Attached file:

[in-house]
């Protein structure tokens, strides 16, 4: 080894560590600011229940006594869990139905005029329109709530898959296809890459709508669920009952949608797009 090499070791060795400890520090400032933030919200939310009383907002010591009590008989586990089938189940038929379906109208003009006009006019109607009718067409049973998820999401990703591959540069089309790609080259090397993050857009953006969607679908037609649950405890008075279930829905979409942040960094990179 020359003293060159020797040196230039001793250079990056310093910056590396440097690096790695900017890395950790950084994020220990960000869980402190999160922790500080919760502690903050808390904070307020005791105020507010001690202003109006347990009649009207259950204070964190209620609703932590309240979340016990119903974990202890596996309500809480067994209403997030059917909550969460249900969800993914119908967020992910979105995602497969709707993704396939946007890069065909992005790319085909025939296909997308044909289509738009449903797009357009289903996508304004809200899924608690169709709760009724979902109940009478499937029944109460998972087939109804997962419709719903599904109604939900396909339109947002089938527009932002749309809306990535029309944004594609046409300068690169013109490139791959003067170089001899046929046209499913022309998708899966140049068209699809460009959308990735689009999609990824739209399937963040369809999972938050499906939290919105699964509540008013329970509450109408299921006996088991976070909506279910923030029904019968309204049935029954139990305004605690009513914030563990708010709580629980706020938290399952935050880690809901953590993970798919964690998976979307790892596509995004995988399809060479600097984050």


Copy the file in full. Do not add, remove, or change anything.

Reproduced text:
[in-house]
């Protein structure tokens, strides 16, 4: 080894560590600011229940006594869990139905005029329109709530898959296809890459709508669920009952949608797009 090499070791060795400890520090400032933030919200939310009383907002010591009590008989586990089938189940038929379906109208003009006009006019109607009718067409049973998820999401990703591959540069089309790609080259090397993050857009953006969607679908037609649950405890008075279930829905979409942040960094990179 020359003293060159020797040196230039001793250079990056310093910056590396440097690096790695900017890395950790950084994020220990960000869980402190999160922790500080919760502690903050808390904070307020005791105020507010001690202003109006347990009649009207259950204070964190209620609703932590309240979340016990119903974990202890596996309500809480067994209403997030059917909550969460249900969800993914119908967020992910979105995602497969709707993704396939946007890069065909992005790319085909025939296909997308044909289509738009449903797009357009289903996508304004809200899924608690169709709760009724979902109940009478499937029944109460998972087939109804997962419709719903599904109604939900396909339109947002089938527009932002749309809306990535029309944004594609046409300068690169013109490139791959003067170089001899046929046209499913022309998708899966140049068209699809460009959308990735689009999609990824739209399937963040369809999972938050499906939290919105699964509540008013329970509450109408299921006996088991976070909506279910923030029904019968309204049935029954139990305004605690009513914030563990708010709580629980706020938290399952935050880690809901953590993970798919964690998976979307790892596509995004995988399809060479600097984050």